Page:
SATURDAY, NOV. 7, 10 a.m.: The battle for conference supremacy and unofficial high school football bragging rights in Wayne went to Wayne Hills, in a big way, on Nov. 6.
Following a scintillating pre-game, which featured bag pipes and a tribute to the Wounded Warriors Project as the Patriots marched onto the field at Valley, Hills fell behind, 18-0, early in the second quarter, then rallied back to win, 28-18. Wayne Hills improved to 7-2, while Valley lost for the first time in the regular season, and will take an 8-1 record into the post-season.
The win assured Wayne Hills a Big North Conference title. The Patriots also improved to 8-2 in its rivalry with Wayne Valley. The schools first met in 1991 and have played continuously since 2009. Wayne Valley last won in 2012.
Hills will visit Roxbury on Nov. 13 in the first round of the playoffs while Valley heads to Morris Knolls, most likely on Nov. 14.
The ensuing celebration at the Outback was one of euphoria, and some relief. The post-game ceremony, which included the presentation of the first of a what will be the annual Preakness Cup (or Mayor’s Cup, whichever one prefers) to the victor, incorporated a little superstition in that the Hills coaches, or players, chose not to touch the hardware, instead following the lead of NHL teams, who upon winning a conference championship, avoid touching the trophy, eyeing the ultimate prize, the Stanley Cup.
Wayne Superintendent of Schools, Dr. Mark Toback, holds the Preakness Cup, and is about to present it to the winning Patriots.
In this case, head coach Wayne Demikoff accepted the Cup, with graciousness from Superintendent of Schools, Dr. Mark Toback, then asked his athletic director to escort the Cup back to the school. The message had been sent quickly. The trophy this team wants to hoist will come in a few weeks, for a state championship.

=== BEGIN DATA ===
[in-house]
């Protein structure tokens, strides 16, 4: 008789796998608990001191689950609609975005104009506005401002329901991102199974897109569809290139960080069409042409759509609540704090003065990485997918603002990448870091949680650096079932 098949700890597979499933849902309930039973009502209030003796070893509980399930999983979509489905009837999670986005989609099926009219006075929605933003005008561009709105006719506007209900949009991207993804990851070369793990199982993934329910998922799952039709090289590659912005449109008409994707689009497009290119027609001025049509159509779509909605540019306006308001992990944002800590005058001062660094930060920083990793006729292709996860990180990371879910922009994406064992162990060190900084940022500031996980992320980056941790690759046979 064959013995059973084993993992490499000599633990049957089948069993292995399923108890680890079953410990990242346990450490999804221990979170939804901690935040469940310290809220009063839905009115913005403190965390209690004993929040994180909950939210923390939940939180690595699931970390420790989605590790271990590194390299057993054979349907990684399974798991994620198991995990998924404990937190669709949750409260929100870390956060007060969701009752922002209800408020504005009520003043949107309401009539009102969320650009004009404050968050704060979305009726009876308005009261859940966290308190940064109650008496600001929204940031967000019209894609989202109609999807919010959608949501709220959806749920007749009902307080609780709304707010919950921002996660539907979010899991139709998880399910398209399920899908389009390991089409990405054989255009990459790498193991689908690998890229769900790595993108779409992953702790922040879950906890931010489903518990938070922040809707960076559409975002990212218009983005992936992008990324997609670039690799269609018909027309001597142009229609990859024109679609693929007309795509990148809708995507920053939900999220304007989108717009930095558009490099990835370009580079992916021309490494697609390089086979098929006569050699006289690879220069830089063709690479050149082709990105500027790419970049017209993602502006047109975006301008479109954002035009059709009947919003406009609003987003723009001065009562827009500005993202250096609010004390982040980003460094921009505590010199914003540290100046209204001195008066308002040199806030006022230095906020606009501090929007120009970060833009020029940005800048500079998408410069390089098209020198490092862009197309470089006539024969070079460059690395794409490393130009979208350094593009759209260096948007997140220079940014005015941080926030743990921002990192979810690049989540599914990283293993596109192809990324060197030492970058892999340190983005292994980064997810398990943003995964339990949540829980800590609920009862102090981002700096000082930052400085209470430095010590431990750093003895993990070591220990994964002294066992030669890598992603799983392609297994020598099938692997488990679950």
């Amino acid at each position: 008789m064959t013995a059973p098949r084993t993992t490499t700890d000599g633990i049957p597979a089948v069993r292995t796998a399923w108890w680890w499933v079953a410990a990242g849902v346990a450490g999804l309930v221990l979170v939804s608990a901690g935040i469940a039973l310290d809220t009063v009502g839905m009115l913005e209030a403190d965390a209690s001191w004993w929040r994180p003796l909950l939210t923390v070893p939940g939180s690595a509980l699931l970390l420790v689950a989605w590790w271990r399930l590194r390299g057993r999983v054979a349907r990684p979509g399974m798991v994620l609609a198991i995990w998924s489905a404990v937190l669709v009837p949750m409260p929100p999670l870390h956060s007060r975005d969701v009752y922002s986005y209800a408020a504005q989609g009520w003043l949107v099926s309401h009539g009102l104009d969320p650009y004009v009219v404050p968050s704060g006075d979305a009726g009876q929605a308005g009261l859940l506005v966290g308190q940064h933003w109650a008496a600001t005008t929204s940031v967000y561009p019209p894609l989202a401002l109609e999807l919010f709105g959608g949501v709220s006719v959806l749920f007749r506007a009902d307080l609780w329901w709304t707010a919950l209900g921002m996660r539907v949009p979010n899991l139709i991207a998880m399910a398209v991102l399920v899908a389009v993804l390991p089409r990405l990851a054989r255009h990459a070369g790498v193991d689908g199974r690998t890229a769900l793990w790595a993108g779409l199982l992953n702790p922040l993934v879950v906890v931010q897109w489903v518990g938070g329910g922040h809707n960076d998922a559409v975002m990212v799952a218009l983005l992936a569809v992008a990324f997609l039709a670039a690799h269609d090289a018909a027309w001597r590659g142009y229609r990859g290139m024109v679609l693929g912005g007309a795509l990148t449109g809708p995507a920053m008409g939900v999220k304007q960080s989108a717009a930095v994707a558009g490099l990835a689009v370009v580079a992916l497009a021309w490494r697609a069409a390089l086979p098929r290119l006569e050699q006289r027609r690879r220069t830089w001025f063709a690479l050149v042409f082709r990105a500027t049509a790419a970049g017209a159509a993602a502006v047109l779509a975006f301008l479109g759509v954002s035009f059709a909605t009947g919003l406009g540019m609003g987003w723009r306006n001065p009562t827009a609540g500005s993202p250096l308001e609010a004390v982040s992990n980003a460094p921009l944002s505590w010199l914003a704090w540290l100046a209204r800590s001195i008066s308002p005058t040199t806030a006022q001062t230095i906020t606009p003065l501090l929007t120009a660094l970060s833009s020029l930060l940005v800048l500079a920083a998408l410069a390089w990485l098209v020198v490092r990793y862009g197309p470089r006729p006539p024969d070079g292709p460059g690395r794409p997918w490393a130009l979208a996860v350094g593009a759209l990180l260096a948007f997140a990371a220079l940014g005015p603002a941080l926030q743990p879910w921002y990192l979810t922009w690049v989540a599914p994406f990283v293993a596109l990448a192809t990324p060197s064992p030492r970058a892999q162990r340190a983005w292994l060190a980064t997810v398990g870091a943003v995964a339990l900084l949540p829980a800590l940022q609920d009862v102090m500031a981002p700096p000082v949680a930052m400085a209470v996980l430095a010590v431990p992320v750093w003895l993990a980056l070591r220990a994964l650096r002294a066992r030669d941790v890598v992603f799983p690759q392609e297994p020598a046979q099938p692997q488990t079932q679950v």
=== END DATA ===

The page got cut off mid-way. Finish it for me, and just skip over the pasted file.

But the next morning, during film sessions, there was anything but a feeling of accomplishment from the coaching staff. A three-hour film room gathering had plenty of criticism, along with some well-placed compliments on the team’s effort against Valley.
“You showed heart, you showed fortitude,” said offensive coordinator John Jacob. “But that’s not enough, any more. In a week, do you want to say ‘I’ll see you on Monday (for practice)’, or are we saying ‘great season fellas’? We’ll see you at the beefsteak (the annual event held the night before Thanksgiving).
Wayne Hills players taking in a championship moment.
“We have to play better. You’re playing a great team next Friday. Can you win? Of course, I have no doubt. But watch the (Wayne Valley) film, and you’ll see the mistakes. They have to be corrected. And we will correct them this week, in practice. Be assured of that.”
There were few pats on the back, during film review, but the notable efforts were accentuated. Once again, Leyshawn Askew was a force on the defensive line. Luca Grave’s marvelous play in the end zone led to a tremendous interception by junior Hunter Hayek.
Joe Kenny recovered from a slow start to dominate in the second half. Kenny scored a touchdown and was marvelous on defense, including a huge play on special teams when he snuffed out a fake punt by Valley in a key moment.